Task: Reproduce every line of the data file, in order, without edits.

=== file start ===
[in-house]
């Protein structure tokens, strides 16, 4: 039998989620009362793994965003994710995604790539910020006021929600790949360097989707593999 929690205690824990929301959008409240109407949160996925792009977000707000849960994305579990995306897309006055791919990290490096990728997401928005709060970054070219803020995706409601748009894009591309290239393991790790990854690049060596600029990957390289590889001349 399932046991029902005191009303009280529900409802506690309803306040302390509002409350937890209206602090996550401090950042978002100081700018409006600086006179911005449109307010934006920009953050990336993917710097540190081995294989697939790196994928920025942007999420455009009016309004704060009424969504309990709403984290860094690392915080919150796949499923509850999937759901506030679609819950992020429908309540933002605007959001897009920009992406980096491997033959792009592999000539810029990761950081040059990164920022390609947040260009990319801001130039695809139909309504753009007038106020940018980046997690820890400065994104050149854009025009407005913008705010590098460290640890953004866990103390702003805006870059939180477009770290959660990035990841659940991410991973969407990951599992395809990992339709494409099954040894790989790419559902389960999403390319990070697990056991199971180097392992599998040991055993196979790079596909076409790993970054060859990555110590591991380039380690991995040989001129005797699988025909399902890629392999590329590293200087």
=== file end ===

[in-house]
């Protein structure tokens, strides 16, 4: 039998989620009362793994965003994710995604790539910020006021929600790949360097989707593999 929690205690824990929301959008409240109407949160996925792009977000707000849960994305579990995306897309006055791919990290490096990728997401928005709060970054070219803020995706409601748009894009591309290239393991790790990854690049060596600029990957390289590889001349 399932046991029902005191009303009280529900409802506690309803306040302390509002409350937890209206602090996550401090950042978002100081700018409006600086006179911005449109307010934006920009953050990336993917710097540190081995294989697939790196994928920025942007999420455009009016309004704060009424969504309990709403984290860094690392915080919150796949499923509850999937759901506030679609819950992020429908309540933002605007959001897009920009992406980096491997033959792009592999000539810029990761950081040059990164920022390609947040260009990319801001130039695809139909309504753009007038106020940018980046997690820890400065994104050149854009025009407005913008705010590098460290640890953004866990103390702003805006870059939180477009770290959660990035990841659940991410991973969407990951599992395809990992339709494409099954040894790989790419559902389960999403390319990070697990056991199971180097392992599998040991055993196979790079596909076409790993970054060859990555110590591991380039380690991995040989001129005797699988025909399902890629392999590329590293200087």